Sports

Anthony Edwards not knowing A-Rod is proof that MLB has failed with young Black people

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Anthony Edwards pulled a Mariah-like “I don’t know him” on A-Rod.

Anthony Edwards pulled a Mariah-like “I don’t know him” on A-Rod.
Image: AP

I have an honest question.

Has there ever been a more glaring indictment on the disconnect between Major League Baseball and young Black people than this Anthony Edwards interview?

Minnesota’s Rookie of the year candidate was asked about former baseball star Alex Rodriguez becoming a part of the new ownership group of the Timberwolves. Rodriguez better known as “A-Rod” was a three-time AL MVP and arguably the most polarizing baseball player in the last three decades. Basically, knowing who Alex Rodriguez is, is MLB 101.

“I don’t know who that is,” Edwards responded.

What makes this so bad is that it’s not even Edward’s fault that he doesn’t know about Rodriguez or that he “don’t know anything about baseball.” That’s all on the MLB’s shoulders.

It’s no secret that baseball has had a problem reaching young Black people. It reveals itself in their demographics. Black players only made up about 8 percent of opening day rosters in the league in 2020. In 1986, Baseball reached its high mark for Black players at 19 percent, though in the 1970s the number reached around 27 percent when darker-skinned Latin American players were included.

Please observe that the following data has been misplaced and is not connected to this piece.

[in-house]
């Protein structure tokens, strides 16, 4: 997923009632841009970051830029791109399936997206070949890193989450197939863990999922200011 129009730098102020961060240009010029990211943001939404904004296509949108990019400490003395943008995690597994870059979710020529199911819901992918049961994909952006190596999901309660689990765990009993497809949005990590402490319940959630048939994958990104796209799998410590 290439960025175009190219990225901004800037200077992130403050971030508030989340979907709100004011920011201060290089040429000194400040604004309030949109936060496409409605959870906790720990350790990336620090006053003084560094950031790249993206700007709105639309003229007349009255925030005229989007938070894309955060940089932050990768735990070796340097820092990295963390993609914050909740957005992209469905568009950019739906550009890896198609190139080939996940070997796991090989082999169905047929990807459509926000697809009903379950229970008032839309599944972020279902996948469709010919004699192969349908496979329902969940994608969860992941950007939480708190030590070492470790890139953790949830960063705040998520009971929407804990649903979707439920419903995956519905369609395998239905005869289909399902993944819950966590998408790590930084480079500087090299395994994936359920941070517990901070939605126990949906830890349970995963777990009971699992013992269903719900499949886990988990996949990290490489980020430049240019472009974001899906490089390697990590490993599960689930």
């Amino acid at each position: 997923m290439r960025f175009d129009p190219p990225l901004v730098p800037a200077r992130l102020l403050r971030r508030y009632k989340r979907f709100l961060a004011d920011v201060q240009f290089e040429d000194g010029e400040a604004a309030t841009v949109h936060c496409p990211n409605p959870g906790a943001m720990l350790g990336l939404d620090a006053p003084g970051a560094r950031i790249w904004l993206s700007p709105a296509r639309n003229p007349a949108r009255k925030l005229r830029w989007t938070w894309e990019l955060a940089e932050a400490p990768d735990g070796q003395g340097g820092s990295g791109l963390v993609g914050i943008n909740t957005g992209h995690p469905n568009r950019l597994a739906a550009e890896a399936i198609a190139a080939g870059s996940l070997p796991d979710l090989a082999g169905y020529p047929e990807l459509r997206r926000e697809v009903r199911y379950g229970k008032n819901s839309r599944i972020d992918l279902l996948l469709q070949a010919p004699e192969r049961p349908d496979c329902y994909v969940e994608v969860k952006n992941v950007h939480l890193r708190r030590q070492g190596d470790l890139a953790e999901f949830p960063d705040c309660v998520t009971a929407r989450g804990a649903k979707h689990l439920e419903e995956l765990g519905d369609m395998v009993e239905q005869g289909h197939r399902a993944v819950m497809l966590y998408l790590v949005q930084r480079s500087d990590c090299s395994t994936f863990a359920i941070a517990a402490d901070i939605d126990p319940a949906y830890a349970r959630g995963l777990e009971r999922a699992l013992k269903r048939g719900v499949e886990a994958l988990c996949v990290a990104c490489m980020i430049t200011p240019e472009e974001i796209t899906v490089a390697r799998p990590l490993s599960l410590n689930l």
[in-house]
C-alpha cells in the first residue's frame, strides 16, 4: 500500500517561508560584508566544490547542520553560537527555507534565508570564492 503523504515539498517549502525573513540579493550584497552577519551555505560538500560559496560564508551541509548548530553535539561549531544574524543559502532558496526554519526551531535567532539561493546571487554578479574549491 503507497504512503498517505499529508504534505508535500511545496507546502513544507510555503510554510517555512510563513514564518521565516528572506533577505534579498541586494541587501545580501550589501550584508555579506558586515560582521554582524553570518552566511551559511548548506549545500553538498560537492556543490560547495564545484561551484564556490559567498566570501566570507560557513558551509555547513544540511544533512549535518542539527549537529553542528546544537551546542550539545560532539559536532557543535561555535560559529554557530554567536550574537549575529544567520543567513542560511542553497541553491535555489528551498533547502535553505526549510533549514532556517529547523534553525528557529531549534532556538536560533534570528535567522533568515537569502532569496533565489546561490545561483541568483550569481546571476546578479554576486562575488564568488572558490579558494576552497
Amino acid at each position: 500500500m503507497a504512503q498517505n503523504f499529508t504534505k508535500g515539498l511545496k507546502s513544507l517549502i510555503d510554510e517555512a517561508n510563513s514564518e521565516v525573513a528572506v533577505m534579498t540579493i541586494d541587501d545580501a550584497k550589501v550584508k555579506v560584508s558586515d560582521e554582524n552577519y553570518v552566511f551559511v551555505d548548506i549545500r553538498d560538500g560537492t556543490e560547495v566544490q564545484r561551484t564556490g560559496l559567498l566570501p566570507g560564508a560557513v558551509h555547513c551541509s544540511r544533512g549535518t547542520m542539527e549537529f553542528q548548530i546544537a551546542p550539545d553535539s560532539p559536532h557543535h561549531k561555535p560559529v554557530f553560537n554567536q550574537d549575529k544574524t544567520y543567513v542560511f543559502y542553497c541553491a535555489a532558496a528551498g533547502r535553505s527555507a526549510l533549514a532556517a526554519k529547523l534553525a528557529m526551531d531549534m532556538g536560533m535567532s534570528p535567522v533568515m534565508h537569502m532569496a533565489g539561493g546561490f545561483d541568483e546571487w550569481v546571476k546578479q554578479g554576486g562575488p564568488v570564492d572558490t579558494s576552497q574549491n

Despite Major League Baseball’s efforts to increase diversity in the sport with programs such as RBI (Reviving Baseball in Inner Cities) and the Commissioner Rob Manfred’s Play Ball Initiative, the pro game has failed to appeal to a large majority of younger Black athletes. Some would argue that the league itself isn’t doing enough to increase Black involvement because they really don’t want Black people “infiltrating” the league and forcing the league to change its outdated rules and “play the right way” decorum.

Even guys like Edwards, who admits he played nearly every important position on the baseball field when he was younger, have no attachment to the MLB.

Baseball’s problems are easy to identify: The game is still too slow, the culture is prehistoric and there isn’t enough high-profile representation for Black kids.

Speeding up the pace and trying, organically, to make the game more exciting has been difficult. It’s going to take an increased emphasis on the league’s part to promote its Black stars and highlight their accomplishments to change this concerning pattern. Maybe the league’s social media accounts should emphasize sharing plays from the league’s Black stars more often, or profiling Black players on social media platforms.

Also, maybe if they tried to infuse cultural figures into the fabric of the game, similar to the way the NBA and NFL does, it could possibly help turn the tide. Just think about how cool it would look if people like Drake, Future, or Lil Baby were doing photo shoots with players and performing at events hosted by the MLB regularly.

MLB desperately needs to make its product more appealing to Black youth if it wants the game to thrive in the long run.

Adding more of a cultural imprint and making their Black stars even more visible could be the blueprint.

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